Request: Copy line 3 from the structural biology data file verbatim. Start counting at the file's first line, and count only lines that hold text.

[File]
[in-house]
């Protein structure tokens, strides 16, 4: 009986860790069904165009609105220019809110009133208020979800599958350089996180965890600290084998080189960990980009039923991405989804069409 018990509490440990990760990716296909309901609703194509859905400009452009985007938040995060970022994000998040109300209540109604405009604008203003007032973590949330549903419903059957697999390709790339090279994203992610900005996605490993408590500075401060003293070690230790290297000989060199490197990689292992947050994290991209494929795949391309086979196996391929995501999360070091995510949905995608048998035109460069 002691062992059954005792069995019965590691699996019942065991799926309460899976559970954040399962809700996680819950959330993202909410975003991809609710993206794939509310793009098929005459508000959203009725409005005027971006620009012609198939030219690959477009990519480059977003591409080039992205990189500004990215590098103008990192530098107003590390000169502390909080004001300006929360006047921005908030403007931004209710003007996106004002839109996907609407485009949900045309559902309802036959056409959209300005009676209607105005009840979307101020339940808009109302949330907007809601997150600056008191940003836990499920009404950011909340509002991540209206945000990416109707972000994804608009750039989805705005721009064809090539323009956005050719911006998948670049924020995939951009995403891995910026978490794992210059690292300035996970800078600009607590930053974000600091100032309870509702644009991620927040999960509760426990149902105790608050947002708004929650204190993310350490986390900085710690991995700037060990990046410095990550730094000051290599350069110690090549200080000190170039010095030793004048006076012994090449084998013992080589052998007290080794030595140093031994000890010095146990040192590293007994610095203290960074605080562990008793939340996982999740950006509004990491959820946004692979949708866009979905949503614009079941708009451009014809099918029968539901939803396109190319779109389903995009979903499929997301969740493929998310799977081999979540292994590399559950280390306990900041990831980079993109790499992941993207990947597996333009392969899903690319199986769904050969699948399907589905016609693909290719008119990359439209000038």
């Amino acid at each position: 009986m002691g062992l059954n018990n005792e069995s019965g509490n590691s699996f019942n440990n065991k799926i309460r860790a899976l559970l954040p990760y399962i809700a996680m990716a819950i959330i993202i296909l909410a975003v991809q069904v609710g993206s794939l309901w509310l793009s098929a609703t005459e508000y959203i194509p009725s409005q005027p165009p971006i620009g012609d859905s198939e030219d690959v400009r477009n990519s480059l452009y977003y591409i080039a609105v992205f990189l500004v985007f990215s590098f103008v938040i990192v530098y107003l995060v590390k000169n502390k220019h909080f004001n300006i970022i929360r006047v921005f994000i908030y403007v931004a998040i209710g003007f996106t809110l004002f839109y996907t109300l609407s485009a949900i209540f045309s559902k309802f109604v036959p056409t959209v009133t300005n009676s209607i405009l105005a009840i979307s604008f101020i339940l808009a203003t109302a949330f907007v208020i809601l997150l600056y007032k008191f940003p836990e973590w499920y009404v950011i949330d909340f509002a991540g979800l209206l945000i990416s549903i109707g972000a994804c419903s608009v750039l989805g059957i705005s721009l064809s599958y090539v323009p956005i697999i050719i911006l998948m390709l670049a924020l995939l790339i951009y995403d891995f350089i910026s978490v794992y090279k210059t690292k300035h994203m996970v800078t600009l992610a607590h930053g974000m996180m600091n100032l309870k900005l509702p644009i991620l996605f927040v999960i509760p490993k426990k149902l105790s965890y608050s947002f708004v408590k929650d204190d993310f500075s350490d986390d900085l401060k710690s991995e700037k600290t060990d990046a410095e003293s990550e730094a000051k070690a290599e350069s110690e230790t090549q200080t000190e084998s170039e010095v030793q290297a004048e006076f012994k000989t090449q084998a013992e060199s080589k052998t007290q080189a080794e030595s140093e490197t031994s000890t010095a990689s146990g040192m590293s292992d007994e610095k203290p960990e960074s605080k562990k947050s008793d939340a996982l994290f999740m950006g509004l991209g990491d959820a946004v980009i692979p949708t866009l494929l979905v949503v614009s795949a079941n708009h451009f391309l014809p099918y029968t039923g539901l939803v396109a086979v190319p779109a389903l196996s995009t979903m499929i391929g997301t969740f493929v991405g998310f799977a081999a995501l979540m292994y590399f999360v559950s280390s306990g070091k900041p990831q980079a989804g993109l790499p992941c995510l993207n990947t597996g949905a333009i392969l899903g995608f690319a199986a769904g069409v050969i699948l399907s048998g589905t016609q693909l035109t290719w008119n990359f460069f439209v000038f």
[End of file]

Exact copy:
């Amino acid at each position: 009986m002691g062992l059954n018990n005792e069995s019965g509490n590691s699996f019942n440990n065991k799926i309460r860790a899976l559970l954040p990760y399962i809700a996680m990716a819950i959330i993202i296909l909410a975003v991809q069904v609710g993206s794939l309901w509310l793009s098929a609703t005459e508000y959203i194509p009725s409005q005027p165009p971006i620009g012609d859905s198939e030219d690959v400009r477009n990519s480059l452009y977003y591409i080039a609105v992205f990189l500004v985007f990215s590098f103008v938040i990192v530098y107003l995060v590390k000169n502390k220019h909080f004001n300006i970022i929360r006047v921005f994000i908030y403007v931004a998040i209710g003007f996106t809110l004002f839109y996907t109300l609407s485009a949900i209540f045309s559902k309802f109604v036959p056409t959209v009133t300005n009676s209607i405009l105005a009840i979307s604008f101020i339940l808009a203003t109302a949330f907007v208020i809601l997150l600056y007032k008191f940003p836990e973590w499920y009404v950011i949330d909340f509002a991540g979800l209206l945000i990416s549903i109707g972000a994804c419903s608009v750039l989805g059957i705005s721009l064809s599958y090539v323009p956005i697999i050719i911006l998948m390709l670049a924020l995939l790339i951009y995403d891995f350089i910026s978490v794992y090279k210059t690292k300035h994203m996970v800078t600009l992610a607590h930053g974000m996180m600091n100032l309870k900005l509702p644009i991620l996605f927040v999960i509760p490993k426990k149902l105790s965890y608050s947002f708004v408590k929650d204190d993310f500075s350490d986390d900085l401060k710690s991995e700037k600290t060990d990046a410095e003293s990550e730094a000051k070690a290599e350069s110690e230790t090549q200080t000190e084998s170039e010095v030793q290297a004048e006076f012994k000989t090449q084998a013992e060199s080589k052998t007290q080189a080794e030595s140093e490197t031994s000890t010095a990689s146990g040192m590293s292992d007994e610095k203290p960990e960074s605080k562990k947050s008793d939340a996982l994290f999740m950006g509004l991209g990491d959820a946004v980009i692979p949708t866009l494929l979905v949503v614009s795949a079941n708009h451009f391309l014809p099918y029968t039923g539901l939803v396109a086979v190319p779109a389903l196996s995009t979903m499929i391929g997301t969740f493929v991405g998310f799977a081999a995501l979540m292994y590399f999360v559950s280390s306990g070091k900041p990831q980079a989804g993109l790499p992941c995510l993207n990947t597996g949905a333009i392969l899903g995608f690319a199986a769904g069409v050969i699948l399907s048998g589905t016609q693909l035109t290719w008119n990359f460069f439209v000038f």